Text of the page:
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B&G Simrad

B&G Simrad 2010

Communique's B&G Simrad 50 2010 report

05 Jul 2010

Communique SIMRAD 40

I said to Nicole, "how would you like to do the SIMRAD with dad?" Naturally my princess said "Yes daddy". Did she regret that? Possibly as she shivered under a pile of clothes down below at midnight becalmed opposite the lights of Kohimarama.

The day started well enough with the father and daughter team meeting for breakfast at 0630. Lynne had assembled enough food for a lengthy stay away from home (what was she thinking?).We needed two trolleys at Westhaven to lug all our stuff down to Communique.

Motoring out to the start it looked like a light westerly breeze but otherwise a nice gardening day. The early plan was a leeward start and this was duly achieved and the kite hoisted, to the sound of a VHF broadcast after the start announcing that the AP was flying. A less informative display of radio communication would require some effort. In any event we managed to undo the rubber bands on the kite, Nicole reaffirmed her view that banding kites was a dumb idea practiced by old people.

The restart found us nicely on the line with a good clear lane. Once underway it was clear the previous start was parked at North Head. My call was "let?s stay out from North Head and the wind shadow". Wrong, this was the defining decision of the race. We spent the next hour or so flopping around on the edge of the shipping channel. Eventually yours truly a world famous slow learner noticed that the fleet along the North shore had thinned out dramatically. Taking the hint we set off to the Cheltenham shore and found what the smart money had experienced over the previous hour. If I could see them I would have congratulated them.

Eventually we found we owned the left and as Nicole pointed out, never a good thing. Tacking we laid through to Rangi easily and sailed fat through to Billy Goat Point. A short clearing tack became a longer tack as "Kev" hit one of the bricks with a resounding bong and in so doing confirmed the accuracy of the Cartography. A nice kite set in the Rakino channel and the satisfying sight of a full count of the F9.2 spinnakers behind us made it time for the soup and some more of our rolls. It was very light through to Motihue against the tide. Light kite sheets and hugging the shore as much as possible. Hot Gossip rolled up behind us, possibly helped by some more aggressive downwind angles.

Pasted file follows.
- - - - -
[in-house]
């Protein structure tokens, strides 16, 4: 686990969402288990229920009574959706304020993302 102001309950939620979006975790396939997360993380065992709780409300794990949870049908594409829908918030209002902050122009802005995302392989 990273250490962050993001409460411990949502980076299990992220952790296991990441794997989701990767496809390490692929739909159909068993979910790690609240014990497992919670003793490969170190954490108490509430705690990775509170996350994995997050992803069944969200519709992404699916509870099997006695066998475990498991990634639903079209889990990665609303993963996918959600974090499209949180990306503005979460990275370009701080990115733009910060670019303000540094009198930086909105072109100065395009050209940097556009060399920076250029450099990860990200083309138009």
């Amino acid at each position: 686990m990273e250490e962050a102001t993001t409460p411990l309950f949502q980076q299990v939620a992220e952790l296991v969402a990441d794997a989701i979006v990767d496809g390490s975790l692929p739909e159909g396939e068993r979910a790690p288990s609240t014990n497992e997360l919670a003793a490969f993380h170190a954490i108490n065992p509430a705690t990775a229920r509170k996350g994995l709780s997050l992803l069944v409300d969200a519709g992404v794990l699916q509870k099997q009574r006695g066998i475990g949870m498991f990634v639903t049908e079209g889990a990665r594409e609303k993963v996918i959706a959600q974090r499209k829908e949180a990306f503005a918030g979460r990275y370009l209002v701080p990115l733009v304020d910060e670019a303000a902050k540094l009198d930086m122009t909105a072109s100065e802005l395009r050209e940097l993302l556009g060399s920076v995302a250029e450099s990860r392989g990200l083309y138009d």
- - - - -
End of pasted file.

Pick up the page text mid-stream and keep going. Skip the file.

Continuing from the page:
Progress into the night through the Tamaki straits was very pleasant with the shy kite to within 4 miles of Passage Rocks. A tendency to over trim at night makes the headsail an easier option in these marginal conditions and so the early change. We gave the Sisters a wide berth on the exit, with too many stories of bumps and bangs from this rocky islet.

A fairly lonely, cold, and uneventful sail to within 4 miles of Browns where the wind lightened and clocked west. Checking ch21 gave little encouragement and I anxiously listened for the time of high tide. I did not relish the thought of pushing the tide at the finish. The red nav light behind us proved to be Hot Gossip who crossed comfortably in front having put in a tack earlier and stayed in a better breeze line to the north. However on rounding Browns roles were reversed and we sailed away to Bean Rock initially drifting in an imaginary reaching breeze but eventually enjoying a robust 3-4 knots of wind.

On rounding Bean Rock, drift mode resumed and ahead of us a large group of fellow sufferers. The deep water of the channel did not look good, as it was now an hour after high tide. Flopping our way into the Tamaki shore aided by a brisk but brief 2 knot gust we finally crept over the finish line beside the Orakei wharf at 0206. Our final challenge was to hand start the Bukh 10 and for a time it looked as though that would defeat me so it was a great relief when with my last desperate heave Nicole closed the decompression lever and the beast rumbled into life.

This has been a remarkable race, our BSP never exceeded 6 knots and nor did TWS. It is clear as I study the results that those who managed the first leg of the race astutely finished by 2200 with some breeze and the best combination of tidal influences. The rest of us had more adverse tide Rakino to Motihue and a test of patience and determination to finish in the early morning against the tide, and in the windless vacuum before the promised NE showed itself. Are we ready for the SIMRAD 60? Yes, but not until tomorrow.

Fendall Halliburton